Last known location: London, England

Curry and Cathedrals

A $2 taxi dropped us near the Tomebamba River in Cuenca‘s historic centre – the Ecuadorian government dropped the old currency, the Sucre, in 2000. Cuenca is Ecuador’s third largest city and is pretty high, at 2530m. So it was off with the flip-flops and t-shirts and back on with the shoes and jumpers. We found a decent place to stay, La Cigale, which is a hostel cum bar/restaurant and we’d heard good things about it. Desperate to get a bit of fresh air in before it got dark we headed down to the river which is a picturesque spot with grassy banks and pretty bridges. The river is lined with some really attractive colonial buildings. In fact, the whole of Cuenca’s old town is full of beautifully restored buildings.

From the river we walked up through town, stopping for a quick coffee (or cocktail in Dan’s case – it was happy hour!) before making it to Parque Calderon, the main plaza which is dominated by an impressive ‘New Cathedral‘ on one side and a more diminutive ‘Old Cathedral‘ on the other. Whilst we were checking these two buildings, down the rain came. We ran for shelter, ending up in one of Cuenca’s many funky little bars. Happy hour was now in full swing so we had a drink while we waited for the rain to stop. Once it had changed to a light drizzle we quickly dashed back to the hostel. It turns out we were staying at one of the most popular places in town; the bar area was full to bursting with locals and tourists alike so we grabbed a seat at the bar and settled in for an hour or 2 of very good Mojitos at just over a dollar each. Rude not to! Eventually we decided dinner would be a good idea so nipped round the corner to a restaurant serving tasty pasta. Before we knew it it was time for bed – cocktails plus wine tends to bring on sleepiness!

Up bright and early the next day with only a slight suggestion of a hangover we were determined to get some serious sightseeing in. Our attempts were thwarted at the first hurdle when the museum we wanted to see was closed for fumigation! The Pumapungo museum is apparently Cuenca’s most important museum with an interesting display of Tzantza (shrunken heads), which Dan was most disappointed to miss. The clouds of black smoke blowing out of the building suggested we were better off missing out this time. On the way back to town we stopped by the Inca ruins near the river. Most of the stonework was destroyed to build colonial buildings so there wasn’t much to see but we noted some walls and what looked like a tomb.

We spent the rest of the day exploring the city. Saturday seems to be the day for church here, we spotted lots of smartly dressed people heading in or out of several of the many churches around town. We had a look round the inside of the New Cathedral, which was beautifully lit with atmospheric music giving the place a very spiritual feel. The flower market, more or less next door, was lovely. Lots of sweet smelling roses and other brightly coloured bunches. For lunch we had a $2.50 Menu del Dia which was 4 courses and, whilst not a culinary masterpiece, was certainly filling!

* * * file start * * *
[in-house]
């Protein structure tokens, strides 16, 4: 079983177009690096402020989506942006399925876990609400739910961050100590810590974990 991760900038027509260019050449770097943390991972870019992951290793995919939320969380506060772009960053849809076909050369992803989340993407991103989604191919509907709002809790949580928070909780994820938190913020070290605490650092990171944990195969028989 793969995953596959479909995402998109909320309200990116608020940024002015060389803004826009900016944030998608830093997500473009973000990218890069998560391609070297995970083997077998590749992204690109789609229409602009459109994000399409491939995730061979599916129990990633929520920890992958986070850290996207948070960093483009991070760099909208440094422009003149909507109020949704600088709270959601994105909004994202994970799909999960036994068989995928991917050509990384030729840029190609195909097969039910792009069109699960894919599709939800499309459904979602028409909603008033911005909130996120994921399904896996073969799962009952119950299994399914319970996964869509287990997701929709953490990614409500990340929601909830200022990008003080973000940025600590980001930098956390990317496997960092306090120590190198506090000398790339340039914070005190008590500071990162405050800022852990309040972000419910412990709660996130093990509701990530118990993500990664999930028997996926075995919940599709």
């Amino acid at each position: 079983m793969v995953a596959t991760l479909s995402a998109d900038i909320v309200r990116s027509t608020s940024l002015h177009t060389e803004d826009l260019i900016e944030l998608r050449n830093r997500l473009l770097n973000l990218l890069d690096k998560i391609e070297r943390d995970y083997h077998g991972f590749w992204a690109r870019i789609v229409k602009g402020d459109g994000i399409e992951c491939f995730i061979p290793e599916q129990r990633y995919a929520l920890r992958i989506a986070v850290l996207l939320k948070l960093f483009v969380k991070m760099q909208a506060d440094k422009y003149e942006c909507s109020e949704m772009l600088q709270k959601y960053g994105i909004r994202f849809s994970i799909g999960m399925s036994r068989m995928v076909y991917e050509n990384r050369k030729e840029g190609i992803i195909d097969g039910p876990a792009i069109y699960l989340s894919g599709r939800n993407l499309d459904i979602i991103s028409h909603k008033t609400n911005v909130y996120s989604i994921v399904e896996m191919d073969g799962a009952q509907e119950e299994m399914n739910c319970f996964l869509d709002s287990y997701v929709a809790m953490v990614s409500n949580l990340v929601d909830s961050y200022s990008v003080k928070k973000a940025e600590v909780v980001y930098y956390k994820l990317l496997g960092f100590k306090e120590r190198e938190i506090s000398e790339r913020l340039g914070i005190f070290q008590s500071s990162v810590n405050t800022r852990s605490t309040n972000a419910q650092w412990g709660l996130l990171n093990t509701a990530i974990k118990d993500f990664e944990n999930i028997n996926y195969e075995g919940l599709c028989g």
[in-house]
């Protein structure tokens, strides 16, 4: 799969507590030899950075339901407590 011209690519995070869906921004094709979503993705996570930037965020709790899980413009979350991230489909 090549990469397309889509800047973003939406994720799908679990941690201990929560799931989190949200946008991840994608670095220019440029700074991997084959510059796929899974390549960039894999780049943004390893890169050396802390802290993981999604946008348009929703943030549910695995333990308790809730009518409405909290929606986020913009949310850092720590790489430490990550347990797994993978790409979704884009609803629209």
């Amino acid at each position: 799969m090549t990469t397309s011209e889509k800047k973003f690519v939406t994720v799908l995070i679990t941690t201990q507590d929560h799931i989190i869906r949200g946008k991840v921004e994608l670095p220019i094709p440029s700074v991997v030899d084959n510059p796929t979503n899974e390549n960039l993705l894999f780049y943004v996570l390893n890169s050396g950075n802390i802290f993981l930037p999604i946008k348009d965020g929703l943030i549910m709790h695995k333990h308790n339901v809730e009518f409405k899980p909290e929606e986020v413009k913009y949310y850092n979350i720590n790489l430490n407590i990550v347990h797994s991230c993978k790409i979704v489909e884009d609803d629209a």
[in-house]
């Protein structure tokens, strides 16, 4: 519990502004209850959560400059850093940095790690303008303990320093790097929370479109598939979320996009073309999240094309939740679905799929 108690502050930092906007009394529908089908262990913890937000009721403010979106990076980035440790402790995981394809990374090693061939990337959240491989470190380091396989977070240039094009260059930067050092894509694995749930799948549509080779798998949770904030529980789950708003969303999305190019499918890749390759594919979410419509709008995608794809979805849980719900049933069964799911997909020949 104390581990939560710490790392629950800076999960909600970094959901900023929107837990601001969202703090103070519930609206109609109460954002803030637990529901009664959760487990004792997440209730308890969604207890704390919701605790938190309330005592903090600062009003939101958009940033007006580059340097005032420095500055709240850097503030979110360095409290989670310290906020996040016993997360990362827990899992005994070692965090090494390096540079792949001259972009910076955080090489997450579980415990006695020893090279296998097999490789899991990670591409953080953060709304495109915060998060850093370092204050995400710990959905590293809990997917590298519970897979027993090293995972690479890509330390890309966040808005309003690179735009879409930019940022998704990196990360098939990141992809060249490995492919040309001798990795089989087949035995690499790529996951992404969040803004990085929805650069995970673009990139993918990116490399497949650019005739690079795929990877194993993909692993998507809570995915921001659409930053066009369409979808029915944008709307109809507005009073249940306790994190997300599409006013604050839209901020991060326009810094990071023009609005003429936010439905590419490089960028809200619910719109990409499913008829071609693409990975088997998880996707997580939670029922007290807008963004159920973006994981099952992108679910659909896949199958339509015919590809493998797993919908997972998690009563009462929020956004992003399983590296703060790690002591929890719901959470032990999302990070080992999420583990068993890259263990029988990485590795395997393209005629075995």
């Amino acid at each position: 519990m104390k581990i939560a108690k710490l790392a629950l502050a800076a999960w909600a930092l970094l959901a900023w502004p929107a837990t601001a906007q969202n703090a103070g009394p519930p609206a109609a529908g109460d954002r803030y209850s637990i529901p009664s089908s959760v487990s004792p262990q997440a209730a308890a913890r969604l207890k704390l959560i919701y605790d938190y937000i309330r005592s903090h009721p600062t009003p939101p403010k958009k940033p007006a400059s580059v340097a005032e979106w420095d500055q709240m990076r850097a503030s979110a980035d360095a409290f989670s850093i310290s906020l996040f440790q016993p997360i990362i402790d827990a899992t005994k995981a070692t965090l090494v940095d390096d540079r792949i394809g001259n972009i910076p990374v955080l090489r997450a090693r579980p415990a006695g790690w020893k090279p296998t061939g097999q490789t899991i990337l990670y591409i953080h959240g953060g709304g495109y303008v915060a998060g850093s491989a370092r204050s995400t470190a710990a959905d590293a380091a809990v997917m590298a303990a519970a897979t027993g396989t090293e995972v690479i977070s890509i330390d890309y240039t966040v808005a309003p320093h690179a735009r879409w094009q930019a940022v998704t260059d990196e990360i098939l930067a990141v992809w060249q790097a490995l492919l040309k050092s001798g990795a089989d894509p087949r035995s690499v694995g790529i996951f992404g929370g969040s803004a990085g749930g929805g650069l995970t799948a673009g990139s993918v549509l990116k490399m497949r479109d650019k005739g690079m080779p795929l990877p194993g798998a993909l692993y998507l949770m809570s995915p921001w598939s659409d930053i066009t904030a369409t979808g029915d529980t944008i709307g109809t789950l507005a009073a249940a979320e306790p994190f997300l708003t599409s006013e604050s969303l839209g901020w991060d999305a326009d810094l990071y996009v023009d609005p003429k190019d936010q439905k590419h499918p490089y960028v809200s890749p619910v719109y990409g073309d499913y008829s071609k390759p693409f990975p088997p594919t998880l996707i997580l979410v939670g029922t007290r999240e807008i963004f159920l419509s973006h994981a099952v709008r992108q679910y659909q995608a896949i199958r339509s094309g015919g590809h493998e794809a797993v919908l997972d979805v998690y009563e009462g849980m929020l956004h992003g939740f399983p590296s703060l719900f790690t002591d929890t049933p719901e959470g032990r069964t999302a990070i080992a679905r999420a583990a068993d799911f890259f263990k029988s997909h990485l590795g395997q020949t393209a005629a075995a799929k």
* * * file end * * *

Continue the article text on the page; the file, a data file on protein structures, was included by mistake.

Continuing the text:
The remainder of the afternoon was spent wandering around town, taking in the many lovely colonial buildings and stopping off in some of the pretty squares. That evening we visited a beer house that brewed its own beer, and was just down the road from our hostel – Dan had been itching to try it since we’d arrived! It looked like a bit of a hole from the outside but was quite pleasant once inside. We tried some sort of golden ale which wasn’t really to my taste so Dan drank most of it! For dinner we tried out Cafe Eucalyptus, highly recommended in the guide book and definitely worth a visit. Great Thai Green Curry and Chicken Vindaloo (not quite as spicy as your average Vindaloo but quite a kick!).

On Sunday we were moving on again, heading through the mountains once more to Baños, a town famous for it’s hot baths and spa treatments. The 7 hour bus journey was not without it’s issues. The toilet didn’t seem to be in operation but fortunately we did have a quick lunch stop. I have taken to enforcing a no drinking rule on most of the bus journeys for this exact reason, but don’t stick to it religiously! The scenery on the journey made up for the discomfort though, as we wound through the wide alpine-like valleys of La Sierra. We had to jump of the bus at Ambato and somehow cross a rather busy dual carriageway in order to hail another bus that was going to Baños.  All a bit disorganised but after another 40 minutes rolling through the beautiful green mountains we arrived at the small town. Bring on the thermal baths!

  1. Rose 25 May, 2011

    Was that a red London bus I saw in one of the photos?


    Mum x x x

  2. Gem 25 May, 2011

    It was an open-top tourist bus – not quite a London bus!

    Love Gem

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